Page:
If you are choosing a dog primarily as your child's companion, a Collie or a Golden Retriever may be a better choice than a Kuvasz. The Kuvasz is first and foremost a bold, agg ressive protection dog. Choose the Kuvasz to guard your children, not to play with them. Even so, most Kuvaszok will tolerate behavior from children that would not be tolerated from adults, and many Kuvaszok will assume the role of baby-sitter if not active playmate of the family children. A well-socialized Kuvasz is expected to be protective and forgiving of its own children's behavior. Playmates may pose serious problems depending on the age and behavior of the kids and how for giving the Kuvasz is willing to be. Children should not be left unsupervised with a Kuvasz, especially if they are at an age where they will take toys, food, dishes, etc., away from the dog, or will tease or abuse the dog. While most Kuvasz owners would feel that growling at a stranger who is threatening to take the dog's chewy is understandable behavior, your neighbors and the child's parents may not. Sometimes a Kuvasz will go further and if provoked grab the wrist of or even nip the person attempting to take its possessions. This again is not acceptable in our litigious society. Your children should be at least as well-trained (if not more intelligent) than the dog.
If the children are old enough and well-behaved enough to respect the protective nature of the Kuvasz, you shouldn't have problems. As an alternative, the dog could be confined when young playmates or strangers are in "his home". Again, this relies on consistency on the part of the adults.
To make a very gross, WORST CASE analogy, think of your Kuvasz as a loaded weapon lying on your kitchen floor. Can you assure yourself that your children will not touch it? Are you comfortable that their playmates will not touch it? Is the adult supervision in the home sufficient that the children will not have the opportunity to touch it? Are you sure that the adults will ALWAYS lock it up if they can't supervise children 100% of the tim e they are in your home? Like a gun, your Kuvasz brings protection and peace of mind. Both deserve your respect.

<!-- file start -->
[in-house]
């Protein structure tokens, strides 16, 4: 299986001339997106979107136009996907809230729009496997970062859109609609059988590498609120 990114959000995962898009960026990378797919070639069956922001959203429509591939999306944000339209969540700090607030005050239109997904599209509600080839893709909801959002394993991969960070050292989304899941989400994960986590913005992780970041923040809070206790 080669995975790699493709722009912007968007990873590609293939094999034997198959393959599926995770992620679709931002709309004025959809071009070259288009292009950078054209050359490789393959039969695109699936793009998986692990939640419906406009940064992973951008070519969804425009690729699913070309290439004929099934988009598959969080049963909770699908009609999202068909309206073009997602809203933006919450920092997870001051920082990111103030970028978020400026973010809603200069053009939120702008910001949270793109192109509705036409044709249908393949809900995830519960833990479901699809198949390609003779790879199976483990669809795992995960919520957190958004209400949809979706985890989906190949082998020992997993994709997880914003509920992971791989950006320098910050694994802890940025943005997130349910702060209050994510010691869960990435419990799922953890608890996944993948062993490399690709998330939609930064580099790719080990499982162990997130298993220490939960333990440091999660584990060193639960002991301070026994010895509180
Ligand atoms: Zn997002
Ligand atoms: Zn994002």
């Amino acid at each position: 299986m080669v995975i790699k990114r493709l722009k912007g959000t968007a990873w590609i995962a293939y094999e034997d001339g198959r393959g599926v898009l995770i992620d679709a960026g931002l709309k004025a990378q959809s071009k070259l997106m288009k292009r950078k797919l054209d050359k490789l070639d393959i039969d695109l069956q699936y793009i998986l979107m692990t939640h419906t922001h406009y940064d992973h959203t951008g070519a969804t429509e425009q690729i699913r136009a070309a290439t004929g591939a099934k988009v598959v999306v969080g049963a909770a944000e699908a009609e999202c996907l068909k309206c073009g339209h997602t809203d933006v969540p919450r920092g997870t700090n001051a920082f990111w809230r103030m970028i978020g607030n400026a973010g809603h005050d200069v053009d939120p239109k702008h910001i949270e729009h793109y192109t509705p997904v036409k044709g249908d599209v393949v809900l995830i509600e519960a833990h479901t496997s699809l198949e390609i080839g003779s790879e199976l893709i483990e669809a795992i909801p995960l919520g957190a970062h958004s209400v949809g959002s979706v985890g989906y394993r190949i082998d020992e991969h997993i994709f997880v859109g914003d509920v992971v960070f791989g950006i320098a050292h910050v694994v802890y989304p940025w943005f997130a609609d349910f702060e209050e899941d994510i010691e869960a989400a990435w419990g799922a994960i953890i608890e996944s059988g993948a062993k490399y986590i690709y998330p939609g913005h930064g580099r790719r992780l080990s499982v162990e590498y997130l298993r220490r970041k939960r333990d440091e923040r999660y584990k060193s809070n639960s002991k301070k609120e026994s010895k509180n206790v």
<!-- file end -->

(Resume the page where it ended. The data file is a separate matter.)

When shopping for a Kuvasz you must insist on meeting the dam, and if the sire is available, ask to meet him also. THIS is the dog you will be living with for (hopefully) about 12 years. It is NOT that adorable little fluff ball you see in the breeder's puppy room. Most breeders agree that heredity is 10%, training and socialization is 90%.
Your Kuvasz will develop the intellect and feelings of a six-year-old child. However, it will be close to 100 pounds and very strong. It's been said that man is the only being that shares his home with another carnivore. This 100-pound carnivore lying at the foot of your child's bed will have the in telligence, emotions, playfulness, cleverness, stubbornness and yes, be as mischievous as a six-year-old for most of its life.
If you have sufficiently socialized and trained your Kuvasz, you will be able to introduce guests to him and he will accept them. Once you tell the dog something like, "Joe is OK, and he's coming into the house and that's all right with me", the guest will be more or less graciously allowed to enter. Our Laszlo will bark and lunge at the fence at a stranger. It is quite frightening from the guest's point of view. When we tell Laszlo this person is OK and will be coming into his house, he watches very suspiciously for a few seconds and then runs to get his toys to drop at the visitor's feet. We didn't train him to do this, he just does it.
Some do. Ilsa sleeps on the bottom of our bed and only barks enough to alert, then stops. Laszlo prefers to sleep outside to watch his fence. He will bark to alert, and then continue...just because he can. He wears a TriTronics Bark Diminisher (shock collar) every night, so the neighbors can get some sleep. One night a few months ago, Ilsa stood up on the bed and barked out the window at 2 AM. We told her to be quiet and go back to sleep, which she did. The next morning we discovered our car had been broken into and the cellular phone stolen. I think we'll listen to her next time.